Tears in the Fence is an independent literary journal established in November 1984. Our bi-annual publication includes poetry, prose, translations, reviews and essays by established writers from around the world. We embrace neo-Romantic, modernist and post-modernist developments in British and American poetry and have been an outlet for prominent poets associated with the British Poetry Revival as well as later generations of British, black and Asian poets. We have editorial bases in UK, France and USA.
The current issue:
Issue 62 has a railway station clock cover and is designed by Westrow Cooper. We have poetry, fiction and essays by Simon Smith, Nancy Gaffield, Patricia Debney, Andy Fletcher, Michael Farrell, John Freeman, Afric McGlinchey, Anamaria Crowe Serrano, Anamaria Crowe Serrano & Robert Sheppard, Sarah Connor, Samuel Rogers, Rose Alana Frith, Michael Grant, Charles Hadfield, Mike Duggan, Dorothy Lehane, Vicki Husband, Hilda Sheehan, Andrew Darlington, David Miller, Karl O’Hanlon, Amy McCauley, Rupert Loydell & Daniel Y Harris, Sam Smith, Rodney Wood, David Greenslade, Lesley Burt, L.Kiew, Graheme Barrasford Young, Andrew Lees, Michael Henry, James Bell, Rhys Trimble, Sophie McKeand, Haley Jenkins, Alexandra Sashe-Seekirchner, Richard Thomas, Alec Taylor and Steve Spence.
The critical section consists of David Caddy’s talk on Auden’s line that ‘poetry makes nothing happen’, Anthony Barnett’s Antonym, Jennifer K. Dick’s Of Tradition & Experiment XII, Alan Munton on Steve Spence, Andrew Duncan on Kevin Nolan, David Caddy in Gillian White’s Lyric Shame, Robert Vas Dias on Jackson Mac Low, Laurie Duggan on Alan Halsey, Chris McCabe on Reading Barry MacSweeney, Mandy Pannett on Angela Gardner, Mary Woodward, Ric Hool on Ian Davidson, William Bonar, Steve Spence on John Hartley Williams, Linda Benninghoff on Beauty is a Verb: The New Poetry of Disability, Notes On Contributors and Ian Brinton’s Afterword.
Issue 61 has a winter woodland cover and is designed by Westrow Cooper. We have poetry, fiction, drama and art criticism from Mike Duggan, Robert Vas Dias, Ian Seed, Jennifer Compton, Anne Gorrick, Kelvin Corcoran, Charles Wilkinson, Sheila Hamilton, Chris Daly, Gerald Locklin, Mark Goodwin, Kimberly Campanello, David Pollard, James Roome, Tim Allen, Matt Bryden, Sheila Mannix, Cora Greenhill, Jackie Sullivan, Colin Sutherill, Yvonne Reddick, Michael Henry, Andrew Shelley, S.J. Litherland, Elizabeth Cook, Cristina Navazo-Eguía Newton, John Bloomberg Rissman & Anne Gorrick, Nigel Jarrett, David Goldstein, Reuben Woolley, Kate Noakes, Rupert M. Loydell, Paul Sutton, Seàn Street, Louise Anne Buchler, David Clarke, David Andrew and Ziba Karbassi.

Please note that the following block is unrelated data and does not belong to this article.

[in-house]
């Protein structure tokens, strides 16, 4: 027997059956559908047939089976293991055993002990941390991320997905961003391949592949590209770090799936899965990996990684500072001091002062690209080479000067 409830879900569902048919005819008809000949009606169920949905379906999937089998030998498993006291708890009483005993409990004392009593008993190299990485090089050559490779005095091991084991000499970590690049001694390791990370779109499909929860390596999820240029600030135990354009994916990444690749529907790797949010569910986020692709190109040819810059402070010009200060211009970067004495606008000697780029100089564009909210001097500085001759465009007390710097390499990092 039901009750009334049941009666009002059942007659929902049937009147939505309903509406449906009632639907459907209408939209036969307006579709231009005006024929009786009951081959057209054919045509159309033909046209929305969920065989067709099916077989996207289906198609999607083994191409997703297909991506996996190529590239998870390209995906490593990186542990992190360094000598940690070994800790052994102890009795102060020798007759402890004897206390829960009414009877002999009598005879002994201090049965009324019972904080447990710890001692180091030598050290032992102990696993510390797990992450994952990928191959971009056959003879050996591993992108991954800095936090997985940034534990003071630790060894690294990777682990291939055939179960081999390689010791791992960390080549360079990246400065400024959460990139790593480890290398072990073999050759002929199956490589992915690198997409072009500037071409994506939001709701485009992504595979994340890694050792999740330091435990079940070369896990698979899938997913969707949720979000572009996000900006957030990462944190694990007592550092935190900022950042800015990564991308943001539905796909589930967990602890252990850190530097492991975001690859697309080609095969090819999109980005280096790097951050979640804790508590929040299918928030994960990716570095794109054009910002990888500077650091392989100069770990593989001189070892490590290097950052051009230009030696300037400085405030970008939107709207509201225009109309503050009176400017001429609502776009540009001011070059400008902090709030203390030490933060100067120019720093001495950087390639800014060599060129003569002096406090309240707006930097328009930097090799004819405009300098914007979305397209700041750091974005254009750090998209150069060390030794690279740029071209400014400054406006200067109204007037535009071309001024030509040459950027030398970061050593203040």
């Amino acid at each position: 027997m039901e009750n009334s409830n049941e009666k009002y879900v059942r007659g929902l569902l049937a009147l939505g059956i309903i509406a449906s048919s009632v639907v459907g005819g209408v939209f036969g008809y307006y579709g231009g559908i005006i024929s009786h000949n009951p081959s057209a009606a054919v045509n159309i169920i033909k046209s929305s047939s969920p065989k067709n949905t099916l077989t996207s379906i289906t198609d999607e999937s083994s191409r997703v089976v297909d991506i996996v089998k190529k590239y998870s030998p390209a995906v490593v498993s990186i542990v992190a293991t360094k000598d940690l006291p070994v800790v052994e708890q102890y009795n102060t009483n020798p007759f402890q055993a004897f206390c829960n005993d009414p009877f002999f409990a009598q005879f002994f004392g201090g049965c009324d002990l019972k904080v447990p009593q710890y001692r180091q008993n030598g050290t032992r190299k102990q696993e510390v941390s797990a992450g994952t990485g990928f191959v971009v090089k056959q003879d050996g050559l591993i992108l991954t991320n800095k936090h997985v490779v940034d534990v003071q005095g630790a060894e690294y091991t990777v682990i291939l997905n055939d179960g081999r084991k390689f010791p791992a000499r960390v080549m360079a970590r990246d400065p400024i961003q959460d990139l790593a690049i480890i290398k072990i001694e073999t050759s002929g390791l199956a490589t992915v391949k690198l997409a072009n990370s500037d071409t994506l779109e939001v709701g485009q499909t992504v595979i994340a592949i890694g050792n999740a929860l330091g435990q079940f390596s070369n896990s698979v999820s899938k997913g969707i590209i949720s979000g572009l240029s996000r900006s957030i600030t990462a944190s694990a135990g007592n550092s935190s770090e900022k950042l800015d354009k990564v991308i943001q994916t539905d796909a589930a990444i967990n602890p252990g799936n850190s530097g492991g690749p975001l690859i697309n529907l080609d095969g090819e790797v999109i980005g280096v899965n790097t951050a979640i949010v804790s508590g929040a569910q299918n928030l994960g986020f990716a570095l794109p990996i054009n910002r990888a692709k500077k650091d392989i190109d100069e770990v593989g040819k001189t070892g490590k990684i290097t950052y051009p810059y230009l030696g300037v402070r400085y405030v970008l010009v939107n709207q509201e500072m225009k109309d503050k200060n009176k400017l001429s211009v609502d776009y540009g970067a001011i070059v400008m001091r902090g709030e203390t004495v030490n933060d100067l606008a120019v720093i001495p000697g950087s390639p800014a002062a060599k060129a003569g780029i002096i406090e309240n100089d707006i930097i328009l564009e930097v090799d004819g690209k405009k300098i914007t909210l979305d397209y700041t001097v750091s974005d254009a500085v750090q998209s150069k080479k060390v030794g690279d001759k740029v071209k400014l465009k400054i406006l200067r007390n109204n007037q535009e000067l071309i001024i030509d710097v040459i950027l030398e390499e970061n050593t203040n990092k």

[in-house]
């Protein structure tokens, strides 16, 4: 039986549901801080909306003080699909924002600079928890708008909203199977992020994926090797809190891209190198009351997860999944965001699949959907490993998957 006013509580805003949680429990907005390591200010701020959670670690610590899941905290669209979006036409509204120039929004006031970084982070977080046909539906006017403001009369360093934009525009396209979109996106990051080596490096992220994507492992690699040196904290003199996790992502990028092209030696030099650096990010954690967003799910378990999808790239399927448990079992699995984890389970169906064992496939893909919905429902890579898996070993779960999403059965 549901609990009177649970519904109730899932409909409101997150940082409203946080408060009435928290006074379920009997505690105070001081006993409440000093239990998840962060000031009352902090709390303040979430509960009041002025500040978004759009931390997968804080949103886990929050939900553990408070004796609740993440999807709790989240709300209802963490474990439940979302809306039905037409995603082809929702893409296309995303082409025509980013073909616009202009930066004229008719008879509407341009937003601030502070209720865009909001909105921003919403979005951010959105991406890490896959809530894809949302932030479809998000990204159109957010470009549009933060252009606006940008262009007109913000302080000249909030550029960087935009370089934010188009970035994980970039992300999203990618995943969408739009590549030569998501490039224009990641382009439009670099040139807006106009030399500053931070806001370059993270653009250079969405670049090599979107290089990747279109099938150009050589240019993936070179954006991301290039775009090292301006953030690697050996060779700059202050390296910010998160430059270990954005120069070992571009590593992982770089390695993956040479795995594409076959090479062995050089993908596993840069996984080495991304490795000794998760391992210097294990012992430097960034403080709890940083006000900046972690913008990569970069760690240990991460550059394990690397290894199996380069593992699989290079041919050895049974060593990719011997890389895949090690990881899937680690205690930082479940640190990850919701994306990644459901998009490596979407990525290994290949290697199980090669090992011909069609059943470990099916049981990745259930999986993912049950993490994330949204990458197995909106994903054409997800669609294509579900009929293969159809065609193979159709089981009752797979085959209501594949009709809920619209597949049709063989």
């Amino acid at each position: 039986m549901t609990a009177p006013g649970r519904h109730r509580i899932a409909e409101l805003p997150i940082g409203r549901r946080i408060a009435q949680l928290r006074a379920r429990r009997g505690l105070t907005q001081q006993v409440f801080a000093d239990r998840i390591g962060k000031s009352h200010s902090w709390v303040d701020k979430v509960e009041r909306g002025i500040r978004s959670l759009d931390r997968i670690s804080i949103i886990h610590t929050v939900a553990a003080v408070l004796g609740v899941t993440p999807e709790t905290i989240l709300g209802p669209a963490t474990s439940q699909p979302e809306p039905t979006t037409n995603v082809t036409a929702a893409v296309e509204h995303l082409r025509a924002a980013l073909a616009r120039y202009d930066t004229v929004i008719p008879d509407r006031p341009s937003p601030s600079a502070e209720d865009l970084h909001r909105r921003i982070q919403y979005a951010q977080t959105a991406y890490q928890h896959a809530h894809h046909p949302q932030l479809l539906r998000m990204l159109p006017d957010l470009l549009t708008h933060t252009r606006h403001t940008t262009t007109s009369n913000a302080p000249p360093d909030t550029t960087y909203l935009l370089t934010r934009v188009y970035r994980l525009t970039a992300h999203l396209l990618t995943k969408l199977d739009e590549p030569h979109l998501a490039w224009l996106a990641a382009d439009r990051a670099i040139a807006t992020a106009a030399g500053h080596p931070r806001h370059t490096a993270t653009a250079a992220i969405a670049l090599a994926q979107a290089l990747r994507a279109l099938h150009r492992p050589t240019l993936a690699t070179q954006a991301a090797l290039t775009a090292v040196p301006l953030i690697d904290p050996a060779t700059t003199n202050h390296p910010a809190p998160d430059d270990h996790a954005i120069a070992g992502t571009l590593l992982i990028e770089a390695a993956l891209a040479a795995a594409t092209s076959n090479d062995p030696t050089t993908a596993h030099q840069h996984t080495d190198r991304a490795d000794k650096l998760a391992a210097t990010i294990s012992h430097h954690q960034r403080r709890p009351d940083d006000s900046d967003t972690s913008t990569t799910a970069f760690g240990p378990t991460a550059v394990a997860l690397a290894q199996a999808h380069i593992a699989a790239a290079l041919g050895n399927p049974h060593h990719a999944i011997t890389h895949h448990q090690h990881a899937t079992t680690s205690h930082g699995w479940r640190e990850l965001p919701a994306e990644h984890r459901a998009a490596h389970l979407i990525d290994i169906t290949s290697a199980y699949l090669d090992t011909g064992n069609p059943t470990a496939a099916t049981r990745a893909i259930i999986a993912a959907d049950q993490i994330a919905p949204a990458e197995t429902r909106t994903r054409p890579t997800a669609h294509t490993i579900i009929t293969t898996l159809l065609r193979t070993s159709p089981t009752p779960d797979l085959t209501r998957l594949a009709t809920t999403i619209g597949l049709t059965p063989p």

The critical section consists of David Caddy’s Editorial, Hannah Silva’s Make It Strange , Anthony Barnett’s Two Childlike Antonyms , Andrew Duncan on Kathleen Raine , Steve Spence on Daniel Harris & Rupert M. Loydell , Ric Hool on Tom Pickard , John Muckle on James Wilson , Elaine Randell on John Muckle , David Caddy on David Miller , Mandy Pannett on Jay Ramsay , John Welch on Paul Rossiter , Belinda Cooke on Yves Bonnefoy and Leonid Aronzon , Fiona Owen on Victoria Field, Jay Ramsay on Anna Saunders , Anthony Barnett’s Antonym: Literary Tumbles , Sheila Hamilton on Melinda Lovell , Notes On Contributors and Ian Brinton’s Afterword.
Issue 60 has an autumnal river scene cover and is designed by Westrow Cooper. We have poetry and fiction from from Lucy Hamilton, John Freeman, Ric Hool, Francis Ponge translated by Ian Brinton, Lynne Wycherley, James Midgley, George Ttoouli, Melinda Lovell, Michael Farrell, Paul A. Green, Norman Jope, Rethabile Masilo, Jo Mazelis, Helen Copley. Saint James Harris Wood, Paul Kareem Tayyar, Linda Black, Jeremy Reed, Peter King, David Ball, John Torrance, Jay Ramsay, Dorothy Lehane, Caroline Maldonado, Mark Dickinson, Michael Henry, Amy McCauley, Lesley Burt, Deya Mukherjee, Colin Sutherill, L. Kiew, Adam Fieled, Rob Stanton, Steve Spence, Colin McCabe, Elaine Randell, Mandy Pannett and Mark Russell. There is also a Conversation Piece between Fiona Owen and Ric Hool.
The critical section includes Hannah Silva’s Make It Strange, Jennifer K. Dick’s Of Tradition & Experiment, Anthony Barnett’s Antonyms, Belinda Cooke on recent translations, Basil King’s Learning to Draw / A History, Ben Hickman on Tony Lopez, Jeremy Hilton on Andrew Taylor, sean burn, Ric Hool, Peter Hughes on Women’s Experimental Poetry in Britain, Philip Crozier on Andrew Crozier in Hastings, Gavin Goodwin on Thomas A. Clark, Mandy Pannett on Simon Jarvis, David Caddy on John Goodby’s The Poetry of Dylan Thomas, Rosie Jackson’s Between The Lines, Notes on Contributors and Ian Brinton’s Afterword.
Issue 59 has a gorgeous Dorset coastal cover and is designed by Westrow Cooper. We have poetry from Lucy Burnett, Anne Gorrick, Colin Sutherill, Peter Larkin, Mark Goodwin, Chris Hall, Sue Chenette, Gerald Locklin, Lesley Burt, June English, Sheila Hamilton, Rachel Sills, Mandy Pannett, Janet Rogerson, Valerie Bridge, Seàn Street, Charles Hadfield, Natalie Bradbeer, Grahaeme Barrasford Young, Charles Wilkinson, Eleanor Rees, Christos Sakellaridis, Carole Birkan, James Bell, Gerald Locklin, Simon Jenner, Rosie Jackson, Geraldine Clarkson and Steve Spence.
We have fiction from Stefan Zweig translated by William Ruleman, Elizabeth Stott and Nicolas Ridley, and nonfiction by Caroline Clark.
Our critical section includes David Caddy’s Editorial, Anthony Barnett’s Antonym: A Disaccumulation of Knowledge, A Conversation Piece with John Freeman by Gavin Goodwin, Jennifer K. Dick’s Of Tradition and Experiment X: Five Small Press Publications, Peter Hughes on John Hall, Ben Hickman on Keston Sutherland, Norman Jope on recent Waterloo Press books, Elizabeth Stott on Kathleen Jones’ biography of Norman Nicholson, Juha Virtanen on recent Knives Forks and Spoons Press publications, Tom Jenks on Robert Sheppard, Mandy Pannett on Valerie Bridge, Rosie Jackson’s Between The Lines, Anthony Barnett’s Antonym: Gunnar Ekelöf ’s Table and Ian Brinton’s Afterword.